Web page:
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c6g c6g is offline
 
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Appropriate Dress, Part 2
Old 05-14-2019, 09:22 AM
 
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A couple weeks ago, there was a discussion about appropriate dress for teachers which generated over 30 responses. It's a subject I've often thought about, but I'd like to look at it differently from many who responded to the earlier post. Some say, "Always dress professionally." Others say, "I need to be able to wear what's comfortable, and because I work with young children, very casual clothing works best."

It turns out that both sides might be right!

I've always wondered if students, female and male, are affected in any way by the clothing choices we make. There have been some studies on the subject, although I'm not sure how many have been done recently. Here's one from 1992. Although it might be a bit dated, I think many of its conclusions still have validity.
https://files.eric.ed.gov/fulltext/ED347151.pdf

The study mentions three types of teacher dress, casual, moderate, and conservative.
For younger students, having a teacher in conservative clothing could be real turn off, and a teacher is probably best off dressing casually or moderately. In the older grades, things change somewhat, and the moderately or conservatively dressed teacher might be at an advantage.

As a man, I spent most of my regular teaching career in schools where I had to be very firm in order to be effective. I discovered that very conservative clothing helped, and I noticed that many of the other teachers, male and female, also dressed conservatively. The most effective teachers had this look.

Since I retired and started subbing in other districts, conservative clothing choices aren't always necessary. When I'm with younger grades, I'll often wear casual pants (never jeans) and a polo shirt, and it seems to work. When I'm with older students, I'll often have a slightly more dressed-up look (no tie), and again, I've been pleased with the results.

There has been a lot of discussion about woman's clothing, but I'd like to make an observation about the contrasting clothing choices of two male teachers I've known. The first was someone who had been teaching for a long time, mostly in third grade, but he taught first grade in his last few years of teaching. He was very traditional, always wearing dress shoes, dress pants, and shirt and tie. The look was a bit too formal for his first graders, and I don't think they ever really warmed up to him. The second teacher taught middle school (not PE), and he dressed very casually. His classroom control was often lacking, and I think his choice of attire was a factor. On warm days I'd sometimes see him wearing a tee shirt, shorts, and old gym shoes. I'm not sure how others felt, but I didn't like it. What if the middle school teacher had dressed like the first grade teacher, and the first grade teacher had dressed like the middle school teacher? That would have been an interesting experiment!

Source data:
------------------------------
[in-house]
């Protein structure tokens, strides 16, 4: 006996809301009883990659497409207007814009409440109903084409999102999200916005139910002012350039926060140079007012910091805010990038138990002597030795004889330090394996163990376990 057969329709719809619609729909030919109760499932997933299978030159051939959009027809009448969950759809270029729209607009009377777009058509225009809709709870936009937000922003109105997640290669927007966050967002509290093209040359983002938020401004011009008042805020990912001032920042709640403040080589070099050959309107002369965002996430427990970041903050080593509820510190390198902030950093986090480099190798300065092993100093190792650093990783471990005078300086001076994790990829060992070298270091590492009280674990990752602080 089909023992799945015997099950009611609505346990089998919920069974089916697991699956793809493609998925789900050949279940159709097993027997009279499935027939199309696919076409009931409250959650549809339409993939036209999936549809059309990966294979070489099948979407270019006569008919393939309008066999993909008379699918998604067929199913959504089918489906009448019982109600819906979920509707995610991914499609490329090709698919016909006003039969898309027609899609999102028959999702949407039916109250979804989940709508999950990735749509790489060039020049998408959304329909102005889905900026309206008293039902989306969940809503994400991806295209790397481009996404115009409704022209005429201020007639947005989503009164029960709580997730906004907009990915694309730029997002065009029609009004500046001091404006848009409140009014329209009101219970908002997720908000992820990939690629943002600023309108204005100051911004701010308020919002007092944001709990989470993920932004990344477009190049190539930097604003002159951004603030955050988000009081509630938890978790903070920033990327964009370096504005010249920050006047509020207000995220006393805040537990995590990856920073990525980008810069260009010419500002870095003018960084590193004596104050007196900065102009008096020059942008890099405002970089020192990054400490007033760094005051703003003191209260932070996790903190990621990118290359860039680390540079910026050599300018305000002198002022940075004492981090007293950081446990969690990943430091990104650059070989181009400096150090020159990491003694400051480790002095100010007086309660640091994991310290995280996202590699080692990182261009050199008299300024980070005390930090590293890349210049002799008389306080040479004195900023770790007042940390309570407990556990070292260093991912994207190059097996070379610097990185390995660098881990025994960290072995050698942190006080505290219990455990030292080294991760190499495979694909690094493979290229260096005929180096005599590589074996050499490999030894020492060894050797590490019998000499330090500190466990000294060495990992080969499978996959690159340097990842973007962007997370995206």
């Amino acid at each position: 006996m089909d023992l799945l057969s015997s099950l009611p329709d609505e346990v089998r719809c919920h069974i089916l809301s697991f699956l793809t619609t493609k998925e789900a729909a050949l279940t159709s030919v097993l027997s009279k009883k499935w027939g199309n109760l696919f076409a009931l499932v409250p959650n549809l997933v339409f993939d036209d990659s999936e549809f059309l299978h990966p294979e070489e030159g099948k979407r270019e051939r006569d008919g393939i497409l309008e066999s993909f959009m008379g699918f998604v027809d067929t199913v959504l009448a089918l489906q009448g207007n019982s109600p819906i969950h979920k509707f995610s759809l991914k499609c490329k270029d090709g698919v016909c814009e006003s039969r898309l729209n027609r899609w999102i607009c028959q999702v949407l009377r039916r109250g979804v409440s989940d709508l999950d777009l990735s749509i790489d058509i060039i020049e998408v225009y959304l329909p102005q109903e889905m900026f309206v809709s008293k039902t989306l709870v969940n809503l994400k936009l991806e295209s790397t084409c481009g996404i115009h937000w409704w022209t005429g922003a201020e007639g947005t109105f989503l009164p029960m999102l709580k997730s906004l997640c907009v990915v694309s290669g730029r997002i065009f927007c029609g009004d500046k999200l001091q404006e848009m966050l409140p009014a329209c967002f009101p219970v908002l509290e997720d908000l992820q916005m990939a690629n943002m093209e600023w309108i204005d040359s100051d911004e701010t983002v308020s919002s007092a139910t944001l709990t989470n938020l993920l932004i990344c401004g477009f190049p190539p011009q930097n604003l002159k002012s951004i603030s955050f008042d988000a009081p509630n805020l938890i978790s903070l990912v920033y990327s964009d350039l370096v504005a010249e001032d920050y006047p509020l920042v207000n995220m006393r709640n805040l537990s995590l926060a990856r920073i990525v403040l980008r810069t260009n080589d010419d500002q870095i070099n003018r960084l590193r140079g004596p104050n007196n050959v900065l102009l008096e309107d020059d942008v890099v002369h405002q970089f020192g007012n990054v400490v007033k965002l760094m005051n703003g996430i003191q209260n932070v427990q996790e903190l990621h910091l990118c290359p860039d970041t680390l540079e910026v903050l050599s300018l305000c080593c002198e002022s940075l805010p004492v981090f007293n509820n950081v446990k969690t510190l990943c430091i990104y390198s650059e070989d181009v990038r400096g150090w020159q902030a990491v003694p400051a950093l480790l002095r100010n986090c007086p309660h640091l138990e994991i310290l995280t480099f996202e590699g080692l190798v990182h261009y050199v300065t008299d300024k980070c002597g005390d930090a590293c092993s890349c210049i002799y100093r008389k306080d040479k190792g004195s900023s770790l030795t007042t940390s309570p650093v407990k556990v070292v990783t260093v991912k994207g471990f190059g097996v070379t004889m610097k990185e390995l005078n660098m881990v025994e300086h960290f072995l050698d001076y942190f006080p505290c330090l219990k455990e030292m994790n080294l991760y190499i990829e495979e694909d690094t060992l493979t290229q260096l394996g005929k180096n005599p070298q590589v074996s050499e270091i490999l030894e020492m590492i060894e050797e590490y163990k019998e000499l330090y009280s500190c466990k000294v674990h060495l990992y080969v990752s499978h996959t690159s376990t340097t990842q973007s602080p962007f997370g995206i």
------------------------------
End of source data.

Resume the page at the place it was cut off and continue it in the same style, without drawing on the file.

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Old 05-14-2019, 05:28 PM
 
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Interesting comments about male teacher clothing. I don’t think I have seen any man other than lawyers wearing a suit and tie. Even our bankers wear polo shirts.

My guess is it has a lot to do with the region you live in. I’m in so cal and it is very common for male and female teachers to wear shorts and sandals on hot days. I know that many other areas do not allow jeans. Jeans are a mainstay of our wardrobe. We will dress in “teacher clothes” for open house but casual is definitely the norm.
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Old 05-14-2019, 06:04 PM
 
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I agree with sonoma. My P generally wears jeans and a Cowboys jersey, unless he has a meeting. And he is highly respected throughout the district.

I truly don't think clothes matter. It is who you are, how you conduct yourself that matters. I truly don't think my Kinders could tell you if I wore jeans or a skirt today. How I treat them, how I teach them, THAT'S what they recall.

It's all so much judgey noise.
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Old 05-14-2019, 06:18 PM
 
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Quote:
judgey noise
or not, I think clothing does matter in certain situations, whether we think it should or not. I think a p wearing jeans and a sports jersey who is a male might garner more respect than a female wearing the same clothing. Make that female someone with less experience, that respect factor is going to go down even more.

I do think age of students can make a difference, too.
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Old 05-14-2019, 06:22 PM
 
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Anyone who wants to think I am not a good teacher because I wear jeans and flip flops is welcome to be wrong.


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Old 05-14-2019, 06:42 PM